Trent’s Top 7 NFTs of the Month

Our editor combs through the 1stDibs NFT marketplace to pick out a few favorites.

Every Shoe Has A Story // Original, 2022, by Chris Hurtt

Every Shoe Has a Story // Original, 2022, by Chris Hurtt

There are other items out there, besides NFTs, that people obsessively collect in the 2020s, like vintage basketball shoes.

Chris Hurtt‘s montage features some of the most legendary Air Jordans, all piled together and rendered in a slick, comic-book style.


Mammon, 2021–22, by Angie Taylor

Mammon, 2021–22, by Angie Taylor

Angie Taylor based her Mammon on an 1884–85 painting of the same name by George Frederic Watts, who supposedly wanted to place a statue of the ferocious fallen angel in London’s Hyde Park. Mammon represents greed and smashes personifications of Innocence and Beauty under his hand and foot while sitting on a skull-festooned throne and wearing a crown of ass ears.

Taylor programmed the 3D creation for augmented reality, meaning its owner could see this monumental Mammon in Hyde Park, as Watts had intended.


Wave, 2022, by Aksana

Aksana‘s delightful animation calls to mind the invisible waves, vibrations, links and parallels that undergird the material universe, according to quantum physics. There’s something soothing and almost healing about this looping, abstract motion picture — and that’s intentional.

“If you feel calm and happy, you will be able to send signals from the universe on a good wave,” the artist says. “The universe takes your emotions and reflects them right back at you.” Breathe in. Breathe out. Ahhhhh.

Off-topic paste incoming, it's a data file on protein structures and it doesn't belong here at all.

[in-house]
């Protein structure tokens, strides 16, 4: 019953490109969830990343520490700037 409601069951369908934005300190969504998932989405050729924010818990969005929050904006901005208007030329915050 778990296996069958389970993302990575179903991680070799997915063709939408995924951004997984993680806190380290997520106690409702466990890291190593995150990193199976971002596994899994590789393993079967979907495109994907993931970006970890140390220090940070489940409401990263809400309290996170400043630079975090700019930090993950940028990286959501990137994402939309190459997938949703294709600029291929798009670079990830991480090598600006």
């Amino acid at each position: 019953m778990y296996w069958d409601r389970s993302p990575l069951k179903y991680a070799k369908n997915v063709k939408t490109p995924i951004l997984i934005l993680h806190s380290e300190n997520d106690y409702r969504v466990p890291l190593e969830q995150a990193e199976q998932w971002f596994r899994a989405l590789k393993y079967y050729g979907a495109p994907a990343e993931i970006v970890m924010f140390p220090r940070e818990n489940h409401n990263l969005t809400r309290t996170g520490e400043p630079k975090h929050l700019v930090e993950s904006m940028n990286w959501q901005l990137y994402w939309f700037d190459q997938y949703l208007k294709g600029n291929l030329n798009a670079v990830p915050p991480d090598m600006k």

Triple Portrait of E: RGB, 2021, by Sophie Kahn

Triple Portrait of E: RGB, dv1, 2021, by Sophie Kahn

A triple-header? Three heads are better than one? Whatever pun you use, Sophie Kahn‘s fragmented 3D scan of a model’s head is like a Cubist portrait but thrice as nice.


Monument to Bad Sportsmanship, 2021, by Shamus Clisset

Shamus Clisset concocts with twisted, futuristic versions of imagery that would not look out of place on the posters of a teenage boy’s bedroom wall in 1991: an impossibly shiny Lamborghini Countach with an equally gleaming nude figure posed on the hood, a person (also naked) soaring spread-eagle to dunk a basketball in a crazy tall hoop.

Monument to Bad Sportsmanship is a bit more sinister, with a mysterious switchblade sticking out of a flattened basketball as it twirls on a skinny finger. The title tells us a sore loser may be to blame.


Mining Nightfall Quintet Cube, 2021, by Daniel Ambrosi

Mining Nightfall Quintet Cube, 2021, by Daniel Ambrosi

This interactive 3D model is based on a sculpture Daniel Ambrosi constructed to experiment with the idea of framing and displaying images. The five landscapes/cityscapes are modifications of photos he snapped in New York’s Central Park.

Ambrosi used his architecture background to come up with the ingenious, industrial box. It’s all a marvelous mix of clarity and distortion, nature and engineering.


Last Human Mother and Baby, 2015, by Julia Beliaeva

Last Human Mother and Baby, 2015, by Julia Beliaeva

What’s happening here? Is the mother kissing, shushing and soothing the baby to keep him quiet, or is she about to eat his head? Either way these “last human mother and baby” may be in trouble, as a jungle cat and sinister birds lurk in the lush background.

While the content may be troubling, the style of Julia Beliaeva‘s digital artwork resembles a gorgeous, postapocalyptic update of Henri Rousseau’s lively Postimpressionist paintings from the late 19th century.

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